If you look at the picture of The Robert Treat Hotel on) the Robert
Treat Center website, you’ll see a row of balconies across
the front of the building. v
These balconies were on the ninth floor, and the two on the far
right were under the windows of our living room. The suite included
a large living room with windows looking out over Military Park,
a front foyer leading into the living room on the right and my parents’
master bedroom on the left. Connected to my parents’ bedroom
was a second bedroom I shared with my sister.
Usually, my family ate our meals downstairs in the Coffee Shop,
which was on the ground floor below the main lobby. The Coffee Shop
had a big mural showing men in top hats and boots and women with
long flowing gowns enjoying a picnic in the days when people went
on fox hunts in Essex County. (Figure 4)
On special occasions, we ate dinner in the Main Dining Room, which
was on the same floor as the lobby. This was a very fancy restaurant,
with a high ceiling, mirrored columns and a large dance floor with
a band stand. Whenever we went there for dinner, the maitre d’
— a very distinguished looking gentleman named Werner Freymuth
—would bow to my mother and father and say polite things like,
“Good evening, Mr. and Mrs. Robinson. Would you care for canapé?”
Sometimes we would order room service. That was usually when my
parents had to attend a banquet dinner or my sister and I didn’t
feel well enough to go to the Coffee Shop or the Main Dining Room.
I especially remember the bald-headed man who used to bring our
meals up on a cart. I think his name was Gus. He was always very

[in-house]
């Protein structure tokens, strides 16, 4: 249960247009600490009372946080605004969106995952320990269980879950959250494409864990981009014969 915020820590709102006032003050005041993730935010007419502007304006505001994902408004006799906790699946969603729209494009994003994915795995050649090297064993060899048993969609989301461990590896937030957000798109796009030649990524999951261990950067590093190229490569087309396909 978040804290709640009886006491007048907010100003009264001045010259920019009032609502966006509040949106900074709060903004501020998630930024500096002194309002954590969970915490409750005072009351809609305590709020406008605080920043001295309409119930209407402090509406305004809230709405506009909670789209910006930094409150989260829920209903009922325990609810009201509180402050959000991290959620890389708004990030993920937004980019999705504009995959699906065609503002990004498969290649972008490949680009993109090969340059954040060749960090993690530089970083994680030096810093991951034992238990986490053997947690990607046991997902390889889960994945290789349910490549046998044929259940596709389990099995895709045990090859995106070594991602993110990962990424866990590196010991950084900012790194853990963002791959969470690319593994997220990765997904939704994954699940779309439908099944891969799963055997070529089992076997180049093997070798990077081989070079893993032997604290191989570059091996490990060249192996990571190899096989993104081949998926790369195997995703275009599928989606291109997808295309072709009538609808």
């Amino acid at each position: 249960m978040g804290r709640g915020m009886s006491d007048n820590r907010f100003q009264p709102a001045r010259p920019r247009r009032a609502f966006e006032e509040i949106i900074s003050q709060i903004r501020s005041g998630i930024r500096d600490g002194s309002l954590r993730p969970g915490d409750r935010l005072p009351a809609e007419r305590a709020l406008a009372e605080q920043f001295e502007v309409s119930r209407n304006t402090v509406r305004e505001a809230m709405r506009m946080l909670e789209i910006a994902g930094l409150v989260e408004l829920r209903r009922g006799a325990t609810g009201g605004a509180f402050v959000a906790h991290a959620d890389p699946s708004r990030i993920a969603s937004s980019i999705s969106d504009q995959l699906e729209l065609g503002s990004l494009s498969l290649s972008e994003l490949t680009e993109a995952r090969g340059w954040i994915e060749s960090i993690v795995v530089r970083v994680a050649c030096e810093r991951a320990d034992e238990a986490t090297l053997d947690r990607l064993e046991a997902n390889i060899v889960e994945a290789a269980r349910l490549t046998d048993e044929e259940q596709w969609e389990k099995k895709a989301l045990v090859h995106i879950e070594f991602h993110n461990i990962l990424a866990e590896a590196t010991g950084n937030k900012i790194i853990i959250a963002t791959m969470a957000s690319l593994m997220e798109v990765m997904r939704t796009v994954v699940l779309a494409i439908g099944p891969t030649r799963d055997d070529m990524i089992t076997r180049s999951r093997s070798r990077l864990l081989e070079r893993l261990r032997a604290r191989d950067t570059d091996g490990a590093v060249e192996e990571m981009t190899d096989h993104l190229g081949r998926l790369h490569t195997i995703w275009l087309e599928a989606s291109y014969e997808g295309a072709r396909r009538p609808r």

kind and courteous, although there was one time when he dropped
the rolls off his cart in the hallway and I heard him say a bad
word. I didn’t tell my parents about this, though, because
I didn’t want Gus to get into trouble.
The best part about living at The Robert Treat was that you could
order just about anything you wanted to eat at any meal. The hotel
menu offered a wide range of choices. There were appetizers like
fruit cup and shrimp cocktail; soups like tomato bisque and onion
with cheese; main courses like thick slices of roast beef or turkey
with gravy, or lamb chops served with funny-looking little paper
chef’s hats. Then, of course, there were always different
choices for dessert, including pies and cakes made daily in the
Often, my father would give me the cherry in the bourbon old-fashion
cocktail he had every night before dinner. I didn’t know it
when I was a child, but years later I would learn that, within a
few minutes, a cherry will absorb most of the alcohol in a mixed
drink. Apparently, my parents didn’t know that either.
During the first few months while we lived at The Robert Treat,
there were many things my mother, my sister and I didn’t know.
We didn’t know, for instance, that Newark - like many cities
- was suffering from the worst economic depression in our nation’s
history and that poverty and crime were rampant everywhere. Though
our family seemed to be living in the lap of luxury, one quarter
of America’s workforce (14 million people) were unemployed
in 1935vi. We also didn’t know that one of
the most notorious gangsters in America, Dutch Schultz, had recently
moved his gang into the Robert Treat Hotel, occupying the entire
Although Prohibition had ended in December of 1933, syndicated
crime was still a nation-wide problem. The production and sale of
bootlegged liquor was only one part of the illicit activities that
generated revenue for the crime syndicates, including everything
from the numbers racket to narcotics sales and prostitution. In
July of 1935, at just about the time when my father became General
Manager of the Robert Treat, the State of New York appointed Thomas
E. Dewey as a special prosecutor to lead the attack on organized
crime. It was his aggressive investigations, in fact, that had forced
Dutch Schultz to move his operations out of New York City across
the Hudson River to New Jersey.
© Bruce Robinson
ii: “A Fine Hotel” in Restaurateur and Hotelier magazine.
iv: Figures 3, 4, and 5 are from the private archives of Bruce
vi: Amity Shlaes, The Forgotten Man (New York, 2007) page214.